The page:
When I did my last round of server and desktop deployments here at the house, I tried to set up each of my servers (Windows Server 2003) with at least 256MB of RAM and each of the desktops (Windows XP Pro) with 512MB. That may sound backwards, but I was working with what I could scrounge and frankly, the desktops in this house do a lot more work than the servers.
Ever since Steph’s computer died, she’s been using the kids’ computers. Now, I’ve known for a while that it is noticeably slower than our machines, but it does have the slower processor, the motherboard has a slower front-side bus, the hard drive is smaller and older (which means slower), and it had the least powerful video card, so I didn’t think it terribly strange. Steph has been complaining about it, and since she’s been using it regularly while we wait for the parts to rebuild her machine, I finally decided to take a look and see what I could do to speed it up — maybe defrag the hard drive, run a spyware scan, that sort of thing.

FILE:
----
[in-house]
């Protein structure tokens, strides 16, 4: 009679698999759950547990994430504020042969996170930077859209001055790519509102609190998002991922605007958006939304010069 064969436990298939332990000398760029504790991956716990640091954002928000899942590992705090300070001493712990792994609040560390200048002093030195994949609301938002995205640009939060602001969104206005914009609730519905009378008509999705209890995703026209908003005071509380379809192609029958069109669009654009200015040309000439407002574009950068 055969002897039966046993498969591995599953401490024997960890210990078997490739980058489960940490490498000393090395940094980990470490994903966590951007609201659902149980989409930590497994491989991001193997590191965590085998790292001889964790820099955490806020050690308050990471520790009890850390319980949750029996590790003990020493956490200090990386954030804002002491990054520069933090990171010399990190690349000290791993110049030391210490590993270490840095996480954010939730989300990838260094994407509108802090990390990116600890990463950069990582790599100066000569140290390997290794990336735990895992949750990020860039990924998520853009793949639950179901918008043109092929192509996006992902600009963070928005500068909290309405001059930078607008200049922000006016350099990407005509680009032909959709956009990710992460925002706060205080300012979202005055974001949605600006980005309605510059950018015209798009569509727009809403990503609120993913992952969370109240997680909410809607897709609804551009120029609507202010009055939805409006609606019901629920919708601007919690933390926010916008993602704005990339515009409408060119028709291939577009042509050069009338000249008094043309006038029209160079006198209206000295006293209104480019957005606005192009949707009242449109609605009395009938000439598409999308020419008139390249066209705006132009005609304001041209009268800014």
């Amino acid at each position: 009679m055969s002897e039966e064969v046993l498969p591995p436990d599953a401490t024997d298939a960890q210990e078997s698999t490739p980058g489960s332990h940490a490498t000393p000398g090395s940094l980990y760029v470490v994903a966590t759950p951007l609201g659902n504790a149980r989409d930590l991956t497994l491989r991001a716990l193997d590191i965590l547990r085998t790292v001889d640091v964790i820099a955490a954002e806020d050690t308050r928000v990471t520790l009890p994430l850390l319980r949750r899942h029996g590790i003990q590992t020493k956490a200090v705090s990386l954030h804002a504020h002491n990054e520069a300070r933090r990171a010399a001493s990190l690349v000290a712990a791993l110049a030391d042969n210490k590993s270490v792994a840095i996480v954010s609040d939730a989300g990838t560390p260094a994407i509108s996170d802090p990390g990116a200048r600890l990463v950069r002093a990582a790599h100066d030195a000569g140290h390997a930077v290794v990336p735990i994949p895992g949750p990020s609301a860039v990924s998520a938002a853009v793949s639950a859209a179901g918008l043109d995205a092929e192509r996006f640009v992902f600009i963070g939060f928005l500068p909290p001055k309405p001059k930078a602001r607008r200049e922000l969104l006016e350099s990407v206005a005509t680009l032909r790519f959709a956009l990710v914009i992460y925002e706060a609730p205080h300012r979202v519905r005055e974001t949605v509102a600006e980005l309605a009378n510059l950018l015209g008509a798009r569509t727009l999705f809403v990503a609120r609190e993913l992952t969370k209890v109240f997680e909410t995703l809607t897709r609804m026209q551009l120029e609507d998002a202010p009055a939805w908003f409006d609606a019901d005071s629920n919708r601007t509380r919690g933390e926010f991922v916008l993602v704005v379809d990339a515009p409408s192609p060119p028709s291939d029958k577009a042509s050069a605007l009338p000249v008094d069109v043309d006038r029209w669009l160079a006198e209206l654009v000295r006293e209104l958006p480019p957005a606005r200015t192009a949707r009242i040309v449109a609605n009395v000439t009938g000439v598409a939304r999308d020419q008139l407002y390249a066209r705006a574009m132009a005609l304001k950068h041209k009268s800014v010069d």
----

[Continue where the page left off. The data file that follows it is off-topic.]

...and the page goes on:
Turns out the damn thing only had 128MB of RAM. Obviously, I didn’t get 512MB in that system. I can only speculate that I thought I was putting a single 256MB stick of RAM in there after a late night of troubleshooting, and promptly forgot to a) check the machine while it was booting up and b) scrounge the rest of the RAM.
 The front-side bus (FSB) is a techy term for how fast the CPU can access other portions of the computer; in this day and age, a FSB is usually somewhere around an order of magnitude (10x) lower than the CPU’s rated speed. A 1GHz CPU might be running in a system with a 100MHz FSB, which means the system is configured with a 10x clock multiplier. The same CPU on a system with a 133MHz FSB would be running on a x7.5 multiplier. Clear?